When it rains.... it LEAKS!

 My forward port side port (the Nautical word for window) leaked like a sieve when it rained. And this is Washington State.... it rains a LOT here, so this was a BAD thing.   Here is what I collected after a couple of days of rain...

And that was just the water that leaked into the cabin.... heaven only knows how much was leaking within the bulkhead (that's Nautical for wall)....

So Saturday was one of the nicest days we have had on record here this year, and instead of going out for a sail, I figured it was the best time to tackle the leaky port issue.  I was really worried (as usual) about doing this, wondering if I was going to bite off more than I can chew, and (as usual) it turned out to not be as big a deal as I was making it out to be.

After removing the screws holding on the interior trim ring and removing it, I had to cut through the (Gallons) of 4200 and clear Silicone sealant that was holding it in.  Fortunately, I had a paint scraper attachment for my Dremel Multi-tool that made short work of most of this...

I still had to run a Stanley knife around the corners though.

Then I went outside to run a safety razor under the lip of the port.  That SOUNDS easy, but I found I had to coax the razor blade along with a small screwdriver, taking care not to scratch the gel coat...  After a lot of going back and forth, redoing a couple of areas both inside and outside, I was finally able to get the port out of the bulkhead.

Next thing to do was to remove all of the 4200/Silicone residue that is left.  I started by using a sharp, wide chisel to scrape the majority of it off, taking care not to dig into the gel coat. 

I followed this up with the Safety Razor. Between the two, they did a pretty good job of getting most of the residue off.  After that, it was on to some 2000 grit sandpaper, followed up by a wipe with some Acetone.  It is important that you get all of that silicone removed, because not much will stick to it when you replace the port.

As it turned out, that was the EASY part, but it still took a couple of hours.  Now for the HARD part.  removing all of the silicone crap from the port itself.  There were a lot of nooks and crannies to dig into to get all of that out.   I concentrated on the lip to get it completely off, and took as much out of the channel as I could.  it was a LOT of work, and it was really unnecessary in my book, it the PO would have just removed the port and re-bedded it properly when it started leaking.  it is the outer lip that does the business end of sealing against the bulkhead to keep the water out.  the channel part really doesn't do anything to keep water out, but I think the PO just squeezed it in from the inside thinking that if he filled that void up, it would keep the water at bay.... and it might have for awhile, but eventually it started leaking again because water was still getting past the lip.... 
Yeah..... this is gonna take awhile

Dig, scrape, sand with 2000 grit,  acetone, Repeat....
Cleaning the port took about 3 hours at least.  I took a couple of breaks from the port cleaning to tackle the de-lamination that had occurred because of all the water.  I mixed up a batch of epoxy, shoved it into a disposable injector, and injected the delaminated areas, then clamped it together.  Not having proper clamps available, I used what I had... Vise Grips!  They worked well.  I ended up doing this several times in different areas to get it all.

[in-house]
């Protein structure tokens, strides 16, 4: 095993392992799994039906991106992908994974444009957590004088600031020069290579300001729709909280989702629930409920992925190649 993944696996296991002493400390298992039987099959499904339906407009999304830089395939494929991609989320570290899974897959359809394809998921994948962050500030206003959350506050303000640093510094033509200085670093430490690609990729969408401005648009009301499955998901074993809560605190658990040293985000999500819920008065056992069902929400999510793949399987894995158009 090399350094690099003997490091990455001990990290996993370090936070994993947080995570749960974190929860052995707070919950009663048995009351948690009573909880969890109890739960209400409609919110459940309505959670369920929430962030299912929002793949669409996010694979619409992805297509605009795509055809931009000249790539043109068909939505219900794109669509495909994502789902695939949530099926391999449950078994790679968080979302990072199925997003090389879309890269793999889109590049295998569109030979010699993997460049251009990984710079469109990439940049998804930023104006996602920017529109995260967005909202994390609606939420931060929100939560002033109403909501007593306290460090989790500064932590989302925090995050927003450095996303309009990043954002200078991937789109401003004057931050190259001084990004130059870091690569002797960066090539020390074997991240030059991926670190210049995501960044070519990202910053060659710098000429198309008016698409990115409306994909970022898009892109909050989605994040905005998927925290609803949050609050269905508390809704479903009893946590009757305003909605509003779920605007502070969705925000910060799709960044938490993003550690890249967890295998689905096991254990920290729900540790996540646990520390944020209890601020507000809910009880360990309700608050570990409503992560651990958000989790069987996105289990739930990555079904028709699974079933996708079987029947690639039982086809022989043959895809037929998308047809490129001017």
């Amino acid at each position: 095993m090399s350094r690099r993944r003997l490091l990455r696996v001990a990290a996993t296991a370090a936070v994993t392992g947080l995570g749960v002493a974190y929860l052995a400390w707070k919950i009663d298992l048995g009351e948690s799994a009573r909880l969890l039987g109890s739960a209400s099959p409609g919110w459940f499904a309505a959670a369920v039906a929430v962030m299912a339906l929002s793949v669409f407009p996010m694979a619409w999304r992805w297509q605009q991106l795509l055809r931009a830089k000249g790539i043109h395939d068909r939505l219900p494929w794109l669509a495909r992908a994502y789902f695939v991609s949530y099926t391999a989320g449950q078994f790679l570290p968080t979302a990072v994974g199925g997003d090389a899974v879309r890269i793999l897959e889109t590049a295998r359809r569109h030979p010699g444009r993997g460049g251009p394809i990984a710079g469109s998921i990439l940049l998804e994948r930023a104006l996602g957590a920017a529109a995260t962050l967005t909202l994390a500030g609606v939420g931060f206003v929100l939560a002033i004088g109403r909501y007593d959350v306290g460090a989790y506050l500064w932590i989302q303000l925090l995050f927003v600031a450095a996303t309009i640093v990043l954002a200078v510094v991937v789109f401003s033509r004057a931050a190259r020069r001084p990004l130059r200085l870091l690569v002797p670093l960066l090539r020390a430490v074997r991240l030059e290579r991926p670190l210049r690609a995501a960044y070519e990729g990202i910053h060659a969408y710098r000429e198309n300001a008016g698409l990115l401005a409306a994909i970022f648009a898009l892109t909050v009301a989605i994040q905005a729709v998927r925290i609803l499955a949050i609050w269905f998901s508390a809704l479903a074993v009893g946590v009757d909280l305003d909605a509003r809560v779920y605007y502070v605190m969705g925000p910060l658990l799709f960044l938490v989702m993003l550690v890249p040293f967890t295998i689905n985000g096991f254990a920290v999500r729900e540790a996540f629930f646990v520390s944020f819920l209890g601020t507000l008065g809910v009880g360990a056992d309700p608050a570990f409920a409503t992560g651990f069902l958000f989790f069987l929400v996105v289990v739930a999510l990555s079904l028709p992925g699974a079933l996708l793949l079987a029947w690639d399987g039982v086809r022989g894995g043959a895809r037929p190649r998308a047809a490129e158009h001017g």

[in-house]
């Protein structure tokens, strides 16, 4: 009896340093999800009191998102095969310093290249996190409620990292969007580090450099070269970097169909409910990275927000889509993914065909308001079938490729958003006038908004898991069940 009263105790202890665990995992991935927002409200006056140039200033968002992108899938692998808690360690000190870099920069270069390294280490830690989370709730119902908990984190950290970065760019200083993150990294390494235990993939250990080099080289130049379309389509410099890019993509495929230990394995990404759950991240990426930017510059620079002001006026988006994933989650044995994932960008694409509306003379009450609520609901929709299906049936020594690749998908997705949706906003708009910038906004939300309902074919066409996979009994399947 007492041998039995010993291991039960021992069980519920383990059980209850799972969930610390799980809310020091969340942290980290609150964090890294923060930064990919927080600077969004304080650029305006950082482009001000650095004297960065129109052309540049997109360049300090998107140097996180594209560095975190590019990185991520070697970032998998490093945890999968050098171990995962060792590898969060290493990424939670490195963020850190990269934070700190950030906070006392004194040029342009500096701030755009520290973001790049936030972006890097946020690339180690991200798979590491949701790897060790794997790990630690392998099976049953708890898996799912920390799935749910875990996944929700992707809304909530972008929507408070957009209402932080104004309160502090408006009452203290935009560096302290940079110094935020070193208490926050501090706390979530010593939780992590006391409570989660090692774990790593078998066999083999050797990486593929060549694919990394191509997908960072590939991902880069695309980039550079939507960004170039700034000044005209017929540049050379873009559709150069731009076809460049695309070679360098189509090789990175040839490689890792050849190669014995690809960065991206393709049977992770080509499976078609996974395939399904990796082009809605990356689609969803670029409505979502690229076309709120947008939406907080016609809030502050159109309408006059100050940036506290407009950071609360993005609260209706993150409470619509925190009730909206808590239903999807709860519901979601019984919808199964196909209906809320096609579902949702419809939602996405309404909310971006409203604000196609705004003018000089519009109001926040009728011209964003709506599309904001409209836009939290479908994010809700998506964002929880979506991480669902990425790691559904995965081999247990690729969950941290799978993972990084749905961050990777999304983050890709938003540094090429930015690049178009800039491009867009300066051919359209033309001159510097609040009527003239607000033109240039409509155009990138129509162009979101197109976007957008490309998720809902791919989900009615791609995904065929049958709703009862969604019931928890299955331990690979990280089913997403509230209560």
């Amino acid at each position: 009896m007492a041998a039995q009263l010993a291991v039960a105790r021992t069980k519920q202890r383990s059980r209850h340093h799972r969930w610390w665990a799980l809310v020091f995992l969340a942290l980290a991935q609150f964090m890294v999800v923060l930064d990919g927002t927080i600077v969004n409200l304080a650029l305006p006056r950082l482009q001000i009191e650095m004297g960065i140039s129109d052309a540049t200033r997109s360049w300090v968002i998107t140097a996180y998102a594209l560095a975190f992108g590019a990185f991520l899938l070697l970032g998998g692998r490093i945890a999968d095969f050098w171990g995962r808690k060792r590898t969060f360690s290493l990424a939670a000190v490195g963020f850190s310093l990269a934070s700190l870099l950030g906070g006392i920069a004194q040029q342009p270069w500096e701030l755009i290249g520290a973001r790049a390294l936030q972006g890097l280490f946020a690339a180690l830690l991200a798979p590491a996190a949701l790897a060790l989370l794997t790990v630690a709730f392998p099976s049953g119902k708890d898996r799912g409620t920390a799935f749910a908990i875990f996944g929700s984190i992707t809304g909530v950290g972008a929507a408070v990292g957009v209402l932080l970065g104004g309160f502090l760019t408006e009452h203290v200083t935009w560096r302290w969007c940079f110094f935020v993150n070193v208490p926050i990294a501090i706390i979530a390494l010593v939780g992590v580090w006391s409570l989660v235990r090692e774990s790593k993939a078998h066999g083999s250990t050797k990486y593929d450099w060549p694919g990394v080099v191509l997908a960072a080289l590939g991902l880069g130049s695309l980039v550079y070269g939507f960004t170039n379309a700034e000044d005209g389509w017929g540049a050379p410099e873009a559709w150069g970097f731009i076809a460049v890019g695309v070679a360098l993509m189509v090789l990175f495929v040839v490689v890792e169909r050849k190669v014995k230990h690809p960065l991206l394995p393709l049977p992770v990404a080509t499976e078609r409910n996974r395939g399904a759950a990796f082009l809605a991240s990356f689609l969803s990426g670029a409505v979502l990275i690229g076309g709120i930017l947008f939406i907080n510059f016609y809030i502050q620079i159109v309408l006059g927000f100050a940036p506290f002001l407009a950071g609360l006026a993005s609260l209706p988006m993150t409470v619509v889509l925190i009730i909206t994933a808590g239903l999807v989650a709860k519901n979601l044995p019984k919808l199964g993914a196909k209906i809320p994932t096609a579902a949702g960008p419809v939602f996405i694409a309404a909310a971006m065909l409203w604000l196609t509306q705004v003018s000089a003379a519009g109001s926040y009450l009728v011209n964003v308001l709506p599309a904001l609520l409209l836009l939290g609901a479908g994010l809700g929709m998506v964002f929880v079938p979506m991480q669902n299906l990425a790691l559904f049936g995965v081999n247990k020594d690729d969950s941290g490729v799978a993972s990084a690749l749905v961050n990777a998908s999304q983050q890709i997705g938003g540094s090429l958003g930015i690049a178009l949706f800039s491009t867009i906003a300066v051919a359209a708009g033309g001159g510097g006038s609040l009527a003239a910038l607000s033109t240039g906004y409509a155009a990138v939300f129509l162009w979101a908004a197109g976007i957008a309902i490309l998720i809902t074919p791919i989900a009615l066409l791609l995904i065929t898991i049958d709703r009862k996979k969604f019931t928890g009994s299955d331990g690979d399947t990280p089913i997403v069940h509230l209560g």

Clamping the forward  side of the port
Aft side of the port... not yet epoxied
and clamped....

 Looking closely at the bottom of the port, I noticed the outlines of what were supposed to be 2 shims that would help center the port in the opening vertically in the opening, but they were missing.  so I fashioned a couple shims out of some scrap Teak, and adhered them with a bit of Butyl tape so they wouldn't fall out when I mounted the port in the opening.

 I added 2 layers of Butyl tape all around the lip of the Port (better too much than not enough) and added an extra layer on the forward side, as I noticed the port never fit flush against the bulkhead there, so that is where the major part of the leak came from.

You can see here that I have put Butyl Tape on the lip, but you can only see the bottom portion of the lip, due to the angle of the shot.....
Then it was time to put the port back in the opening, and screw the trim ring back on.  it is the screws in the trim ring that will pull the port against the bulkhead, so it is a matter of evenly screwing those all in, all around the port.

When I went outside, I saw what I was looking for.... squeeze out of Butyl Tape all around the port, especially on the forward edge.  this indicates a good seal is going on

Squeeze out of the Butyl Tape all around the port....

This is a closeup of the forward corner where the lions share of the leak came from.... nice squeeze out

in a few days, I will tighten the screws a bit more, then take a sharp Stanley knife all around the port to remove all of the squeeze out.

Shortly after this, I gave it an "Acid Test" .... I used a pressure washer all around the port to clean all the winter filth off of the cabin, then went inside..... not  single drop.... SCORE!

I am on my way to a drier boat!

Till next time!



  1. We do love us some butyl tape and have quite a supply on Galapagos. We're going to do a couple of test spots on our hatches before committing to a sealant to rebed these lenses. Doesn't a dry boat feel good?


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